UK manufacturing activity contracts in October

| November 1, 2011 | 0 Comments

The Chartered Institute of Purchasing and Supply (CIPS)/Markit manufacturing purchasing managers’ index (PMI) has today revealed UK manufacturing activity contracted last month.

The closely-watched CIPS/Markit manufacturing PMI sank to 47.4 in October from September’s reading of 50.8.

Today’s survey means the index has fallen below the crucial 50 mark – which separates growth from expansion.

Furthermore, the index is now at its lowest level since June 2009 – when the economy was still in recession – and suggests a weak start to the final quarter of 2011.

Chris Williamson, chief economist at Markit, said there is a “significant risk” of the economy contracting in the fourth quarter and this follows similar observations made last week by Martin Weale and Paul Fisher, who are both members of the Bank of England’s Monetary Policy Committee.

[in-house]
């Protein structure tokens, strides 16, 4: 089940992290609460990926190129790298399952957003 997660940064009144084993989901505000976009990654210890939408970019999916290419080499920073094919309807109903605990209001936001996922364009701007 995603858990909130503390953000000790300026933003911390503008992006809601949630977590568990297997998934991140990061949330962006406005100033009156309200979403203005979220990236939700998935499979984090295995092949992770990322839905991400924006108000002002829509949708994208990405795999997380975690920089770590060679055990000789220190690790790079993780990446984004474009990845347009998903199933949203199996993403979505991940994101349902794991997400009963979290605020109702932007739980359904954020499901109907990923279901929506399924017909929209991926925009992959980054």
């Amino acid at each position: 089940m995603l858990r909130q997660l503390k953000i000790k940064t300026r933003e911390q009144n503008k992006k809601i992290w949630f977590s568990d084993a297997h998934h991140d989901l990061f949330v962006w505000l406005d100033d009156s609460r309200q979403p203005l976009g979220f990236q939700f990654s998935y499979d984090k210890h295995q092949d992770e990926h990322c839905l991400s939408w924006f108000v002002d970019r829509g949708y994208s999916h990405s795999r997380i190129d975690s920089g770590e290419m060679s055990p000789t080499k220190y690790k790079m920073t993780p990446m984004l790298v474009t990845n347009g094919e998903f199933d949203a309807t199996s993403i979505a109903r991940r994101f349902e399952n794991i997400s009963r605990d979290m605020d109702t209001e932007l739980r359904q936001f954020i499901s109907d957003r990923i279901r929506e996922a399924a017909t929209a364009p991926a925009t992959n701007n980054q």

The manufacturing sector accounts for around 13% of economic output.

Construction activity and service sector activity figures will be published later this week.

In other news today, the Office for National Statistics (ONS) revealed the UK economy expanded by a better-than-expected 0.5% in the July to September period.

This compares with a 0.1% growth rate for the second quarter and was better than the 0.3% expected by most economists.

The better performance was attributed to production sector output, which rose 0.5% in the three month period, versus a 1.2% decline in the previous quarter.

Meanwhile, business services and finance were the biggest contributor to overall growth in the period, expanding by 0.8%, the Office for National Statistics said.

However, the better than expected figures should not be regarded as an economic rebound since it compares with a second quarter which was hit by “special factors” such as the Royal Wedding and Japanese tsunami which trimmed as much as 0.5 percentage points from quarterly growth, analysts’ said.

Analysts also point out that the third quarter growth was still weak, at just 0.5%, and the outlook remains bleak.

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